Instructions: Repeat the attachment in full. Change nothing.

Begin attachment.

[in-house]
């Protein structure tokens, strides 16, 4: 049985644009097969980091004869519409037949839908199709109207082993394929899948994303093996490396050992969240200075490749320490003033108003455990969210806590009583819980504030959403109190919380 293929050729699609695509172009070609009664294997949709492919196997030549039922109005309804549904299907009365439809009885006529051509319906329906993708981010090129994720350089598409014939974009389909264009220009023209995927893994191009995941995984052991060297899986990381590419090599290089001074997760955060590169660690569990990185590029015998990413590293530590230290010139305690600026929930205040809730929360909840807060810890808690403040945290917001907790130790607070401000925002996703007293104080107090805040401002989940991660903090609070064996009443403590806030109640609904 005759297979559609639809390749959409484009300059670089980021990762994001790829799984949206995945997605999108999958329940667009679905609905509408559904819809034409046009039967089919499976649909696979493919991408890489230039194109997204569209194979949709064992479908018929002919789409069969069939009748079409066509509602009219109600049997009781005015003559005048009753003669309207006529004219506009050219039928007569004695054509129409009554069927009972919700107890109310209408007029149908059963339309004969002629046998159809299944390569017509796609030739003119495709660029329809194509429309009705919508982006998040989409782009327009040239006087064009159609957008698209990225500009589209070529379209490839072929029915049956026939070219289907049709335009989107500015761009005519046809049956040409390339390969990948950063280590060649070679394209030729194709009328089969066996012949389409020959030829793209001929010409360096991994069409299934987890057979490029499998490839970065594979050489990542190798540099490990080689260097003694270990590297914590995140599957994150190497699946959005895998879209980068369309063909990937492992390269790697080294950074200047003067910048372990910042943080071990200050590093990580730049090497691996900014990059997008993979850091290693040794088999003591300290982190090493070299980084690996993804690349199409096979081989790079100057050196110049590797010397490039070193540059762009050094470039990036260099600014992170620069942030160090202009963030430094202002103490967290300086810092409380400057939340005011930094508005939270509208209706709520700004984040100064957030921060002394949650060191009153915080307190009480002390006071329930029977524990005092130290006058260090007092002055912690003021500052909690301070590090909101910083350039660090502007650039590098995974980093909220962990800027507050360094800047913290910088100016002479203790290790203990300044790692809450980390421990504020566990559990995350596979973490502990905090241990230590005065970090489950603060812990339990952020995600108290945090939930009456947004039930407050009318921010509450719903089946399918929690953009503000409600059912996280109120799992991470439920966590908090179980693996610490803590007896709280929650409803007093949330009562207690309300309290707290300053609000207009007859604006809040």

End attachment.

[in-house]
């Protein structure tokens, strides 16, 4: 049985644009097969980091004869519409037949839908199709109207082993394929899948994303093996490396050992969240200075490749320490003033108003455990969210806590009583819980504030959403109190919380 293929050729699609695509172009070609009664294997949709492919196997030549039922109005309804549904299907009365439809009885006529051509319906329906993708981010090129994720350089598409014939974009389909264009220009023209995927893994191009995941995984052991060297899986990381590419090599290089001074997760955060590169660690569990990185590029015998990413590293530590230290010139305690600026929930205040809730929360909840807060810890808690403040945290917001907790130790607070401000925002996703007293104080107090805040401002989940991660903090609070064996009443403590806030109640609904 005759297979559609639809390749959409484009300059670089980021990762994001790829799984949206995945997605999108999958329940667009679905609905509408559904819809034409046009039967089919499976649909696979493919991408890489230039194109997204569209194979949709064992479908018929002919789409069969069939009748079409066509509602009219109600049997009781005015003559005048009753003669309207006529004219506009050219039928007569004695054509129409009554069927009972919700107890109310209408007029149908059963339309004969002629046998159809299944390569017509796609030739003119495709660029329809194509429309009705919508982006998040989409782009327009040239006087064009159609957008698209990225500009589209070529379209490839072929029915049956026939070219289907049709335009989107500015761009005519046809049956040409390339390969990948950063280590060649070679394209030729194709009328089969066996012949389409020959030829793209001929010409360096991994069409299934987890057979490029499998490839970065594979050489990542190798540099490990080689260097003694270990590297914590995140599957994150190497699946959005895998879209980068369309063909990937492992390269790697080294950074200047003067910048372990910042943080071990200050590093990580730049090497691996900014990059997008993979850091290693040794088999003591300290982190090493070299980084690996993804690349199409096979081989790079100057050196110049590797010397490039070193540059762009050094470039990036260099600014992170620069942030160090202009963030430094202002103490967290300086810092409380400057939340005011930094508005939270509208209706709520700004984040100064957030921060002394949650060191009153915080307190009480002390006071329930029977524990005092130290006058260090007092002055912690003021500052909690301070590090909101910083350039660090502007650039590098995974980093909220962990800027507050360094800047913290910088100016002479203790290790203990300044790692809450980390421990504020566990559990995350596979973490502990905090241990230590005065970090489950603060812990339990952020995600108290945090939930009456947004039930407050009318921010509450719903089946399918929690953009503000409600059912996280109120799992991470439920966590908090179980693996610490803590007896709280929650409803007093949330009562207690309300309290707290300053609000207009007859604006809040």